Growing Sweet Potatoes

A few easy tips help even a novice gardener get started growing sweet potatoes.

| November/December 2010

When you’re new to gardening, it’s easy to get discouraged by how much there is to learn. Worrying about what kind of soil you have, measuring your soil’s pH, and puzzling out N-P-K ratios can make gardening seem complicated and overwhelming. All of this is important, of course – but so is the willingness to just put something into the ground and hope for the best.  

A novice gardener needs encouragement, and nothing is more encouraging than a bountiful crop. So if you’re looking for some almost-guaranteed gardening success, look no further than the sweet potato. Versatile in the kitchen and hardy in the garden, sweet potatoes are healthy, filling and delicious. They’re also one of the most forgiving of home garden crops. They will tolerate a wide range of soil conditions and grow in all 50 states. They aren’t particularly susceptible to pests, and once they get established they don’t require weeding. The vines spread out to form an attractive groundcover that produces purple blooms. Once harvested, they keep well for many months under the proper conditions.  

My first sweet potatoes were Beauregard; pale, reddish skin with dark orange flesh. I had no experience and little information about growing sweet potatoes, but I ended up with a bumper crop that we enjoyed well through the winter.  

Sweet potato basics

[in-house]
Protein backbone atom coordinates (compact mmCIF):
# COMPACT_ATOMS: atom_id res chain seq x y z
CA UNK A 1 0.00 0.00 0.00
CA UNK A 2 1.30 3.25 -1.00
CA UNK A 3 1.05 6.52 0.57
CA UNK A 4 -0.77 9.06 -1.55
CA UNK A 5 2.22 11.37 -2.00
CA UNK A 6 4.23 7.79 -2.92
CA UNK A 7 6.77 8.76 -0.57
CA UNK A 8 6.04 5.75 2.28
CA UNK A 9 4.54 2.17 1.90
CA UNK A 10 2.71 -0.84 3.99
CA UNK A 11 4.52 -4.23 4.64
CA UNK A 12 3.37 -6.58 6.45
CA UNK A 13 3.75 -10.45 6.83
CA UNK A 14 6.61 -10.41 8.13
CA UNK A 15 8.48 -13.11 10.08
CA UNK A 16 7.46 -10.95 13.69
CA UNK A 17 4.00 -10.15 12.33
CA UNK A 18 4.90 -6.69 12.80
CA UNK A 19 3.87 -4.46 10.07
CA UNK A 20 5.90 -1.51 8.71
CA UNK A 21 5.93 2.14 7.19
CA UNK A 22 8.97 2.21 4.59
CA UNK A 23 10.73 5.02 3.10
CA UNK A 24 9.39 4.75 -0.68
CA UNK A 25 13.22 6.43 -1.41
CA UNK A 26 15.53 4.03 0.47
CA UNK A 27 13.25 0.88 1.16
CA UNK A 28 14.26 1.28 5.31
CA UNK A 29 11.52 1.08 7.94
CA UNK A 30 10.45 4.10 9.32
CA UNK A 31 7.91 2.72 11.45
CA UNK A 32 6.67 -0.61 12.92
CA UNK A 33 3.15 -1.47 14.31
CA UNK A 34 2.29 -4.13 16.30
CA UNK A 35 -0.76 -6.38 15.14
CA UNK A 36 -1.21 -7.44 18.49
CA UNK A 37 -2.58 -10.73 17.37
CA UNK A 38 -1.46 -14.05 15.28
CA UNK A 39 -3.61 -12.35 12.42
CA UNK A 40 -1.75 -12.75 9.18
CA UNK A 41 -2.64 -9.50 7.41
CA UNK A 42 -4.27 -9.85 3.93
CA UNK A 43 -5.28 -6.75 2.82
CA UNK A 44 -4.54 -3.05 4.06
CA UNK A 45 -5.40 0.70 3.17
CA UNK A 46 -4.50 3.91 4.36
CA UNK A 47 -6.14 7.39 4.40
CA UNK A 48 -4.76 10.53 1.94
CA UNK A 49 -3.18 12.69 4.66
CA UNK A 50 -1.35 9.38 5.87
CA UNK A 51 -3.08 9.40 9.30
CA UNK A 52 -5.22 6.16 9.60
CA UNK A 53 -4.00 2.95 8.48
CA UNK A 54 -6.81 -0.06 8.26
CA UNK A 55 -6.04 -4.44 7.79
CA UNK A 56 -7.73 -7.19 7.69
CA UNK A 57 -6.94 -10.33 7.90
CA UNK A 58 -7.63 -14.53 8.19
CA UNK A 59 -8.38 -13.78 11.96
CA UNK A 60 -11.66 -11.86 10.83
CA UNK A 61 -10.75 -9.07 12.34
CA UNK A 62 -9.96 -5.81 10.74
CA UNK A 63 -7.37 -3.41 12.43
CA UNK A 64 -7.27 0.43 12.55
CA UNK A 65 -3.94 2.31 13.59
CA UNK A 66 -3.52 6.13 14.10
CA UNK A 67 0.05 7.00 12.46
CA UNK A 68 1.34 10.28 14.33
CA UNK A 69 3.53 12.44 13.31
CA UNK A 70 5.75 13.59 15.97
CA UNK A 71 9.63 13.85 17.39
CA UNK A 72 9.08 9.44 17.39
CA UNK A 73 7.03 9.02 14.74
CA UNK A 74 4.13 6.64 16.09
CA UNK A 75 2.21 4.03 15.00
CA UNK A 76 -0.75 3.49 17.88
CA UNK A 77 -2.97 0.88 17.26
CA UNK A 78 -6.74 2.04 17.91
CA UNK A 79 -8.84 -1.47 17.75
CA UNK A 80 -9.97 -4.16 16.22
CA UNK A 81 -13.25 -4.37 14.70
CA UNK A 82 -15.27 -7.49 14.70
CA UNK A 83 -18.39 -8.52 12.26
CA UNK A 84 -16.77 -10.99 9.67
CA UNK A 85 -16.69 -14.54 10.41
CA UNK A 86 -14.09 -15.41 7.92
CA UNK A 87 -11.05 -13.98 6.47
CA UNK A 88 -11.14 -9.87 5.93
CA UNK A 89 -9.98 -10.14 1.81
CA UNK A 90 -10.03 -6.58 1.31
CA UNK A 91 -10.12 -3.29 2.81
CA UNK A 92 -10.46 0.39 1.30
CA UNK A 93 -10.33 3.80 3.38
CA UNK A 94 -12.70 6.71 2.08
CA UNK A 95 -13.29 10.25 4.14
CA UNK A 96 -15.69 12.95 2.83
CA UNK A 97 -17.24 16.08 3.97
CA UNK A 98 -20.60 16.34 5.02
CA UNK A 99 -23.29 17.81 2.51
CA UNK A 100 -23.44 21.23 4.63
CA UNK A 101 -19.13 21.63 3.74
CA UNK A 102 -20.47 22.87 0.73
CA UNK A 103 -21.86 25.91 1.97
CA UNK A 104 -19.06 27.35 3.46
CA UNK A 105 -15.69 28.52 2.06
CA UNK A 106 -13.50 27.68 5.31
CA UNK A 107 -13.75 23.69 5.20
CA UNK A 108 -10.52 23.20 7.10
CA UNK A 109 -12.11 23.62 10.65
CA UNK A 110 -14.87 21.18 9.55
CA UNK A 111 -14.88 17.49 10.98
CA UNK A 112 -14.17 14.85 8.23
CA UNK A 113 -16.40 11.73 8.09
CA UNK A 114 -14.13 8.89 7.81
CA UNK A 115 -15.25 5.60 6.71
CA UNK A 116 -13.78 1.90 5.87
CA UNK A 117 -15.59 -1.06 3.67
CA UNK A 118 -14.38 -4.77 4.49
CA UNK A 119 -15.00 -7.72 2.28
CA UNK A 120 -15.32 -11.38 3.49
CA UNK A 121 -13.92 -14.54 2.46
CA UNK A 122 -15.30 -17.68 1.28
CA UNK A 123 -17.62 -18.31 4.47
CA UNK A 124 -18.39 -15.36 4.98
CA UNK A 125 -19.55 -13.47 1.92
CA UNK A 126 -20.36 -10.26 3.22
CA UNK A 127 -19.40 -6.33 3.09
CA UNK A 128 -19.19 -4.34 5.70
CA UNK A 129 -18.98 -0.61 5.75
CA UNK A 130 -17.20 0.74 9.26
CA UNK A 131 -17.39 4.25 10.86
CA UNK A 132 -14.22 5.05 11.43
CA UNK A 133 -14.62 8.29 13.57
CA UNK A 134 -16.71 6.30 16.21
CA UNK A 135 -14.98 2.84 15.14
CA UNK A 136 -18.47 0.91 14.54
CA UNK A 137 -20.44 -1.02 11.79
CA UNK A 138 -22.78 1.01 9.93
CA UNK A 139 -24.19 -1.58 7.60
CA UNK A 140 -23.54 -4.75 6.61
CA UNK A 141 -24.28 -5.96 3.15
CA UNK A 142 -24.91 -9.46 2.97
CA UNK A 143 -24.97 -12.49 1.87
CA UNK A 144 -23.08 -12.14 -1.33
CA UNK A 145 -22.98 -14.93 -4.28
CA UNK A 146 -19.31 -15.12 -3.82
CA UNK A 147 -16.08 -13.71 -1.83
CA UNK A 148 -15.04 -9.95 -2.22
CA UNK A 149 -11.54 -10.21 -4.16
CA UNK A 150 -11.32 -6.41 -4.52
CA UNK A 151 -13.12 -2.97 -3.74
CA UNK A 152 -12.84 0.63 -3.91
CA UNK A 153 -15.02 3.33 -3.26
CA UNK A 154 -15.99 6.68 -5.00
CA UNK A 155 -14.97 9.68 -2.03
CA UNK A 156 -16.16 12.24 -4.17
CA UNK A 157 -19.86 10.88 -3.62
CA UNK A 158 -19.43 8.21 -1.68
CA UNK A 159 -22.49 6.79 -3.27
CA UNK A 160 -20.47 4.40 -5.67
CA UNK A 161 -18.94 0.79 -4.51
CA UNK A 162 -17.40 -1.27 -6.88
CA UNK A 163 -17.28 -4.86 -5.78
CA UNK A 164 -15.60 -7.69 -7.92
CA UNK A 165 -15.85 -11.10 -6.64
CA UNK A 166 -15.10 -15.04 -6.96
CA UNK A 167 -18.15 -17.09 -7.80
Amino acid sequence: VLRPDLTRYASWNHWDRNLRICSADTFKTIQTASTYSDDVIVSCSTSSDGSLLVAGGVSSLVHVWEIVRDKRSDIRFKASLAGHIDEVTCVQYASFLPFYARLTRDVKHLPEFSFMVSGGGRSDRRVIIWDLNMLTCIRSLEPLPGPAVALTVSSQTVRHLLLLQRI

The sweet potato actually is not a potato at all. The potato is the underground part of the plant’s stem, which has thickened to provide food for the growing plant. The potato belongs to the Solanaceae (nightshade) family, whose other members include tomatoes, eggplants, peppers and tomatillos. The sweet potato, though, is a root. It is a member of the Convolvulaceae family and is closely related to the morning glory.  

Sweet potatoes also are safer to eat than potatoes. Though some people are unable to eat potatoes because of an allergy-like sensitivity to the alkaloids they contain, sweet potatoes are free of these substances. Potatoes also will produce a poisonous compound called solanine if exposed to light while growing. The presence of solanine is detectable because as it develops the skin of the potato turns green. Sweet potatoes do not produce solanine, so if a sweet potato pushes up out of the ground and its tip turns green, there’s no need to throw it away.  

The sweet potato does not have “eyes” or buds on its outer surface, and it is not started from “seed potatoes” the way regular potatoes are. When you plant sweet potatoes, what you’re actually planting are “slips,” shoots that grow from a mature sweet potato. Sweet potato slips can be ordered from a reputable seed company, or you can start your own at home.  

Chuck Mallory
12/15/2010 8:38:15 PM

And you can even eat the greens....

Chuck Mallory
12/15/2010 8:38:10 PM

And you can even eat the greens....

10/28/2010 9:13:34 AM

I wish this article wasn't so over simplified. I've been trying to grow sweet potatoes for the last two years. I've planted them on two different deep beds (never walked on, compost added every year as well as peat moss for added acidity -yes, I know- but so far this year was the best and what I got was small roots that form tight circles. I started some slips a couple of weeks ago and planted them so I can have slips for next year. I wish I knew what I was doing wrong.

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